New study links swipe-based dating apps to poor mental health
Research by Western Sydney University and the University of Sydney has found people using swipe-based dating apps (SBDAs) – where users ‘swipe’ the screen to either like or dislike another user’s profile – experience especially higher rates of psychological distress and probable depression than non-users.
Published in BMC Psychology today (opens in a new window), the study found that dating app use is common. Whilst 40% of current or past users felt that swipe-based dating apps had a positive impact on their self-esteem, current dating app users were two and half times more likely to report psychological distress and twice as likely to report probable depression.
The online survey of 437 Australians compared the impact of dating habits on the mental health of both SBDA and non-app users.
Dr Sabrina Pit, one of the lead researchers with co-affiliation to both universities, said the findings highlight that dating apps with swiping functions have a complex impact on the psychological well-being of users.
“We found an increased frequency of use and longer duration of use were both associated with greater psychological distress and depression,” said Dr Pit.
“People who were currently using dating apps for a year or more were three and half times likely to be distressed and four times more likely to report probable depression.”
Dr Pit said the Australian population of SBDA users is growing and further research into dating apps and mental health outcomes is needed.
“We’re calling for app developers to take a more active role in the promotion of positive mental health messages, particularly on swipe-based dating applications,” said Dr Pit.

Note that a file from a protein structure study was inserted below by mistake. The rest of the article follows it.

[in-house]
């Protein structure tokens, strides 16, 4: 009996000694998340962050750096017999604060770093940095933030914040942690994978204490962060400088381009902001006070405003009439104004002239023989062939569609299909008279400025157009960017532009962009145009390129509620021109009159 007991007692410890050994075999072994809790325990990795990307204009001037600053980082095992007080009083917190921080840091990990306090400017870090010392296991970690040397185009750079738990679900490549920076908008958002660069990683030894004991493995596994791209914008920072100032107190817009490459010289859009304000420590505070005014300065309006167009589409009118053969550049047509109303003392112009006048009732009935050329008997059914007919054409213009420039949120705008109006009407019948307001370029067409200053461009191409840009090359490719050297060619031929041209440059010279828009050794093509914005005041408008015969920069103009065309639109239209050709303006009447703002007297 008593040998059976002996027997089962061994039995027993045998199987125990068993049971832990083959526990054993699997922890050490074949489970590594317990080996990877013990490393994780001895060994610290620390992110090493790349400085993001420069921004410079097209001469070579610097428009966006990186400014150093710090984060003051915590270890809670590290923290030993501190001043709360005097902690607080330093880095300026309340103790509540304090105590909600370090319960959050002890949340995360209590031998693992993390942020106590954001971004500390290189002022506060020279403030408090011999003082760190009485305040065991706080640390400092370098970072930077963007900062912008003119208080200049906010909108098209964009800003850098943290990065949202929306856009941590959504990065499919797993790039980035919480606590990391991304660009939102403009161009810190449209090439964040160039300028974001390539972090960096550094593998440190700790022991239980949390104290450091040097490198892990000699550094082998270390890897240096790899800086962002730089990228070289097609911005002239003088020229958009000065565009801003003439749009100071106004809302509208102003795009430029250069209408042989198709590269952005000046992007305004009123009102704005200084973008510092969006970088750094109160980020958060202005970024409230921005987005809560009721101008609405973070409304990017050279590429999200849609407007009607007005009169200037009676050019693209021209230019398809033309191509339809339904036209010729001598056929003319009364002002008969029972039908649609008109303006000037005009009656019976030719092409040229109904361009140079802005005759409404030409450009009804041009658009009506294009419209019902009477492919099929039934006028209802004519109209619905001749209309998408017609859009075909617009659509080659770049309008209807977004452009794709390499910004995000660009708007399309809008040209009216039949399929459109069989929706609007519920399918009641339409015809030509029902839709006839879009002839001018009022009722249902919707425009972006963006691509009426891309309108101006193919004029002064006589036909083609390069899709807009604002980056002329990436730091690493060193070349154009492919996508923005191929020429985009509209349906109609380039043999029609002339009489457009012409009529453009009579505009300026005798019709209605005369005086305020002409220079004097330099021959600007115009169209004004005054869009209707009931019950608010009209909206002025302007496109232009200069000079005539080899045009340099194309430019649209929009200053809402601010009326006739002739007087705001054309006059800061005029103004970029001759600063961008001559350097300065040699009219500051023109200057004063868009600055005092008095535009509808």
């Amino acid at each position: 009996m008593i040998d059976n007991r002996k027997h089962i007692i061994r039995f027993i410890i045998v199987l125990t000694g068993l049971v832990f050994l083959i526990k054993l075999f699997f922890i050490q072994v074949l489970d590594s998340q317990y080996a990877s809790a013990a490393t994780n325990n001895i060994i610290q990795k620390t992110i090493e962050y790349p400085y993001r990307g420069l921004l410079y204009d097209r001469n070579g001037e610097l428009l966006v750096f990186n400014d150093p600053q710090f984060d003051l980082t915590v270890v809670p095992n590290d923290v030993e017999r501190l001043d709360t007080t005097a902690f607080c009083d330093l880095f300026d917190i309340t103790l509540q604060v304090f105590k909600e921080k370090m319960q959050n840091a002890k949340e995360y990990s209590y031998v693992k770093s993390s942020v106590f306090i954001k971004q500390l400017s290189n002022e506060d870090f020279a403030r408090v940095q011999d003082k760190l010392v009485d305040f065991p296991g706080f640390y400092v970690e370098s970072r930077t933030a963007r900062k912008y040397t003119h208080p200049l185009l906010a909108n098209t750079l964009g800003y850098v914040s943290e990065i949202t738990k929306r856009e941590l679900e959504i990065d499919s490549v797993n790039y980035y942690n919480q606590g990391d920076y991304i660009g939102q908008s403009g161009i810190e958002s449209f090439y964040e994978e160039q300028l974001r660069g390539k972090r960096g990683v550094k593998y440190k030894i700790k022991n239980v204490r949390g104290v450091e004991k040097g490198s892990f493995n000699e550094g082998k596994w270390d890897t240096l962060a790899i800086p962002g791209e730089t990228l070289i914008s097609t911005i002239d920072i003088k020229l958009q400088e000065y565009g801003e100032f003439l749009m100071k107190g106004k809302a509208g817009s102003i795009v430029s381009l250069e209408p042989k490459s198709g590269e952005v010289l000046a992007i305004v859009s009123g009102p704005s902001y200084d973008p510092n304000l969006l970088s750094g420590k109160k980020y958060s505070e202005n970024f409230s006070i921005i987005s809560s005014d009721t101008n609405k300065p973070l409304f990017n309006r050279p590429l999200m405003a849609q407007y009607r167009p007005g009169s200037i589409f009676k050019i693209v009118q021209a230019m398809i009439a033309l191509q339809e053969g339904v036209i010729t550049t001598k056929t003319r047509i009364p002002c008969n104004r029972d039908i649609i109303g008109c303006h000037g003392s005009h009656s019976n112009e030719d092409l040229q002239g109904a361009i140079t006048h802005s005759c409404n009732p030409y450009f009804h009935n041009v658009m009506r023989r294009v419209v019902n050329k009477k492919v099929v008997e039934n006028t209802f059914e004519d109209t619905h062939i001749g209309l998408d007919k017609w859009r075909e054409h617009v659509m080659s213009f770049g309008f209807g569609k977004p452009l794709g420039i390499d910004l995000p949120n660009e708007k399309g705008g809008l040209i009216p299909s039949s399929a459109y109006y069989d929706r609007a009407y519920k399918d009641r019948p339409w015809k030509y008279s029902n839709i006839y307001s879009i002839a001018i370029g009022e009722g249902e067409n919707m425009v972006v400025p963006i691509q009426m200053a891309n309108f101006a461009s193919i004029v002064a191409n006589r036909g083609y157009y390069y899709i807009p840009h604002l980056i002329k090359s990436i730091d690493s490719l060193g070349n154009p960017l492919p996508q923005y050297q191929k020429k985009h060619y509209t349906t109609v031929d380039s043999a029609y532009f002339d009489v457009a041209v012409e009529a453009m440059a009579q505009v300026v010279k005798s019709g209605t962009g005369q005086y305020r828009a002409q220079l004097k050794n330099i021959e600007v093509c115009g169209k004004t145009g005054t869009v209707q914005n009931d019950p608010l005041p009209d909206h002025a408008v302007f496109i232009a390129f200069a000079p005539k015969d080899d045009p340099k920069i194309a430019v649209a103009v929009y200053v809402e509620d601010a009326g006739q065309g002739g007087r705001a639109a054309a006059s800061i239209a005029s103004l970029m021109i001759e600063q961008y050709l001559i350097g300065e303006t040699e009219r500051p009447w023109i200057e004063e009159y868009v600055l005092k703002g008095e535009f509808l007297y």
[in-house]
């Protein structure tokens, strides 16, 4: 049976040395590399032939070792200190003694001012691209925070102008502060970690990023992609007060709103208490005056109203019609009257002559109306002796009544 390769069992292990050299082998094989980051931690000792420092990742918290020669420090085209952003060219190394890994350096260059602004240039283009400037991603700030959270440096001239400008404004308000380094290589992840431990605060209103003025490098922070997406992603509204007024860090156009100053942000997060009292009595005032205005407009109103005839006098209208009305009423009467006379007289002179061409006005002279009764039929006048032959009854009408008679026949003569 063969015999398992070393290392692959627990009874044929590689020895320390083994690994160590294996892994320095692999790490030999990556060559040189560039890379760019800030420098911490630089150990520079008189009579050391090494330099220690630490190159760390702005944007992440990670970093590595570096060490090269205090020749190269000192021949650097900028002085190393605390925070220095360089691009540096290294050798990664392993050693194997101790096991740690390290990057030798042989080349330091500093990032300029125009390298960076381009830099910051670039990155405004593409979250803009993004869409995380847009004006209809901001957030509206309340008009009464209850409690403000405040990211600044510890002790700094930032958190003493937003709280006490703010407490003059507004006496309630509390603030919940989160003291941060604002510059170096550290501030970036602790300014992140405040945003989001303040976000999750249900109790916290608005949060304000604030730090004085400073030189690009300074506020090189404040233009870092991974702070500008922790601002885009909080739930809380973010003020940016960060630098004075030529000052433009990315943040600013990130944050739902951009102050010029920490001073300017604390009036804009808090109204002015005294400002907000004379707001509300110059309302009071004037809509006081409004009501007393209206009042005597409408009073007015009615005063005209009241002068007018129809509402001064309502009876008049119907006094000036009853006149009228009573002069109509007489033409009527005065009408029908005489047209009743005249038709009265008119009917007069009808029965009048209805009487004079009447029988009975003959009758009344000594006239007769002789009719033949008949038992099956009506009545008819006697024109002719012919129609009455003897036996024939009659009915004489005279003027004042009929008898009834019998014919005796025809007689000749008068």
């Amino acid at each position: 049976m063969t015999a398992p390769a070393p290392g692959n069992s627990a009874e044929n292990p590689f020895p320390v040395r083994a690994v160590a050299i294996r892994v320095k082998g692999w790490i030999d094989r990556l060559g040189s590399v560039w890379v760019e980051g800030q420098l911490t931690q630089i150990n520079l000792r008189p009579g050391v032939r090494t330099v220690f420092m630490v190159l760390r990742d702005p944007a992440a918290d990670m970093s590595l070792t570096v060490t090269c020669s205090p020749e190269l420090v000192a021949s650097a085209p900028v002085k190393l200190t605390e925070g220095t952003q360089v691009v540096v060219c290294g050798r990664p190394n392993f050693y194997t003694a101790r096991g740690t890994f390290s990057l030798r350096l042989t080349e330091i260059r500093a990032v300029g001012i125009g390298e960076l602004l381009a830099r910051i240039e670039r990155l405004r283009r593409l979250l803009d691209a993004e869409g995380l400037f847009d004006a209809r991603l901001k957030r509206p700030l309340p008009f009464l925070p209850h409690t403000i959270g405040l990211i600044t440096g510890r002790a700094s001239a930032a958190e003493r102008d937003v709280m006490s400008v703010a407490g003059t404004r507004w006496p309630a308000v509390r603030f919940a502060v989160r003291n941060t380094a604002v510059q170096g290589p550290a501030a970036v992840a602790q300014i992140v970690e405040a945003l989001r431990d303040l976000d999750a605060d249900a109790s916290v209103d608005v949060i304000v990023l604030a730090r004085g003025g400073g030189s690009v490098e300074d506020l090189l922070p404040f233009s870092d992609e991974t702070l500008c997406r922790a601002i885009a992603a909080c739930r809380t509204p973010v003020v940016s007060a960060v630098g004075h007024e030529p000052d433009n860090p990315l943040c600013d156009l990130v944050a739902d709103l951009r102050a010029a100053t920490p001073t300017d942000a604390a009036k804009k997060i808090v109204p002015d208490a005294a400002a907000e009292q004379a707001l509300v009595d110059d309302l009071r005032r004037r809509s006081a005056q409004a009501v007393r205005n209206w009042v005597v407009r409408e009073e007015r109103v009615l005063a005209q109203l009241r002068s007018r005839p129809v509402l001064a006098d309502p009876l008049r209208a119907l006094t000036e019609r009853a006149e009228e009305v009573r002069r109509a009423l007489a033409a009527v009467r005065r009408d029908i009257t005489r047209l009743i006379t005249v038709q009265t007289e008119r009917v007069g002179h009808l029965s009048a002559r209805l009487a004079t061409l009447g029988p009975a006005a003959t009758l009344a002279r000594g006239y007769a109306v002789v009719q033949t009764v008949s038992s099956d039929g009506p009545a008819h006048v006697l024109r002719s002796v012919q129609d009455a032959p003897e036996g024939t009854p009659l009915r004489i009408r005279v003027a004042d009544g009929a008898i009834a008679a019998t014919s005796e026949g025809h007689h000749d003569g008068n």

- 20% of current dating app users reported significantly higher psychological distress as a result of app use (vs 8% of people who did not use a dating app).
- 19% of current dating app users reported significantly higher depressive symptoms as a result of app use (vs 9% of people who did not use a dating app).
- People who used dating apps daily were 4 times more likely to report psychological distress or depressive symptoms than those who never used a dating app.
- 40% of current or past SBDA users reported app interaction had a positive impact on their self-esteem.
- 39% of current or past dating app users said they had previously entered into a serious relationship with someone they had met on a SBDA.
- 77% of current and past SBDA users said they had met people face-to-face through an app, and 26% had met more than five people.
5 March 2020
Hands-on school program improving climate change literacy
Western Sydney University experts are among an international team who developed a technology-enhanced learning program found to increase climate change literacy.
Opinion: A rare video of wombats offers a glimpse into the bizarre realm of animal reproduction
If you look at where wombats deposit their poo, you realise they must be able to perform some surprising acrobatics.
Opinion: What causes hiccups and how can you get rid of them?
We all get hiccups from time to time, and sometimes they just won’t seem to go away.